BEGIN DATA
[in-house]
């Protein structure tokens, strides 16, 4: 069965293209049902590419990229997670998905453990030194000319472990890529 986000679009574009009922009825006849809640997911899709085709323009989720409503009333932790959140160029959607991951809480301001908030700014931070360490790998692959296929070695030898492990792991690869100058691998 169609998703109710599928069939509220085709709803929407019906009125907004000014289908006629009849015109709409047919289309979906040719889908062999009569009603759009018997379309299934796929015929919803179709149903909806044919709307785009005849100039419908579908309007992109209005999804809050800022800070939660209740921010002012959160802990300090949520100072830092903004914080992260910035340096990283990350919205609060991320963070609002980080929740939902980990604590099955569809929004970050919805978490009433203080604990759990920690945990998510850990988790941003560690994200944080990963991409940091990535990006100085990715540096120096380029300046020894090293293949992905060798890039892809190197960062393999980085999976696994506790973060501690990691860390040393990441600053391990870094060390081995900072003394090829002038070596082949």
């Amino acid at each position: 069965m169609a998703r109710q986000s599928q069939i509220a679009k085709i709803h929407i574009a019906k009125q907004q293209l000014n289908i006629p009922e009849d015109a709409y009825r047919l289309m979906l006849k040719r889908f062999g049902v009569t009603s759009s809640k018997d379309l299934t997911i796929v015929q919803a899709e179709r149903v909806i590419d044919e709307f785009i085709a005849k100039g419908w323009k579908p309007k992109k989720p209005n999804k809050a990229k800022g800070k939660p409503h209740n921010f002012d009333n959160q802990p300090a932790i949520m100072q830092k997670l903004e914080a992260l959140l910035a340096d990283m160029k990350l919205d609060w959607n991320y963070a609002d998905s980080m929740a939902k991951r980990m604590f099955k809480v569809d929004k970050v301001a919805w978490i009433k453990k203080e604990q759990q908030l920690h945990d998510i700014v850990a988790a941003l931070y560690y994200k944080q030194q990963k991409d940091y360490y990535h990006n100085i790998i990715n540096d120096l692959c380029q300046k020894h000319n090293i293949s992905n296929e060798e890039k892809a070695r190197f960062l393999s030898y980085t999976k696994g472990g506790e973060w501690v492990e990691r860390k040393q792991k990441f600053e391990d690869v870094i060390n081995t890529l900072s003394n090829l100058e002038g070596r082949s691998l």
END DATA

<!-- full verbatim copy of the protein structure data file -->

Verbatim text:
[in-house]
């Protein structure tokens, strides 16, 4: 069965293209049902590419990229997670998905453990030194000319472990890529 986000679009574009009922009825006849809640997911899709085709323009989720409503009333932790959140160029959607991951809480301001908030700014931070360490790998692959296929070695030898492990792991690869100058691998 169609998703109710599928069939509220085709709803929407019906009125907004000014289908006629009849015109709409047919289309979906040719889908062999009569009603759009018997379309299934796929015929919803179709149903909806044919709307785009005849100039419908579908309007992109209005999804809050800022800070939660209740921010002012959160802990300090949520100072830092903004914080992260910035340096990283990350919205609060991320963070609002980080929740939902980990604590099955569809929004970050919805978490009433203080604990759990920690945990998510850990988790941003560690994200944080990963991409940091990535990006100085990715540096120096380029300046020894090293293949992905060798890039892809190197960062393999980085999976696994506790973060501690990691860390040393990441600053391990870094060390081995900072003394090829002038070596082949």
């Amino acid at each position: 069965m169609a998703r109710q986000s599928q069939i509220a679009k085709i709803h929407i574009a019906k009125q907004q293209l000014n289908i006629p009922e009849d015109a709409y009825r047919l289309m979906l006849k040719r889908f062999g049902v009569t009603s759009s809640k018997d379309l299934t997911i796929v015929q919803a899709e179709r149903v909806i590419d044919e709307f785009i085709a005849k100039g419908w323009k579908p309007k992109k989720p209005n999804k809050a990229k800022g800070k939660p409503h209740n921010f002012d009333n959160q802990p300090a932790i949520m100072q830092k997670l903004e914080a992260l959140l910035a340096d990283m160029k990350l919205d609060w959607n991320y963070a609002d998905s980080m929740a939902k991951r980990m604590f099955k809480v569809d929004k970050v301001a919805w978490i009433k453990k203080e604990q759990q908030l920690h945990d998510i700014v850990a988790a941003l931070y560690y994200k944080q030194q990963k991409d940091y360490y990535h990006n100085i790998i990715n540096d120096l692959c380029q300046k020894h000319n090293i293949s992905n296929e060798e890039k892809a070695r190197f960062l393999s030898y980085t999976k696994g472990g506790e973060w501690v492990e990691r860390k040393q792991k990441f600053e391990d690869v870094i060390n081995t890529l900072s003394n090829l100058e002038g070596r082949s691998l």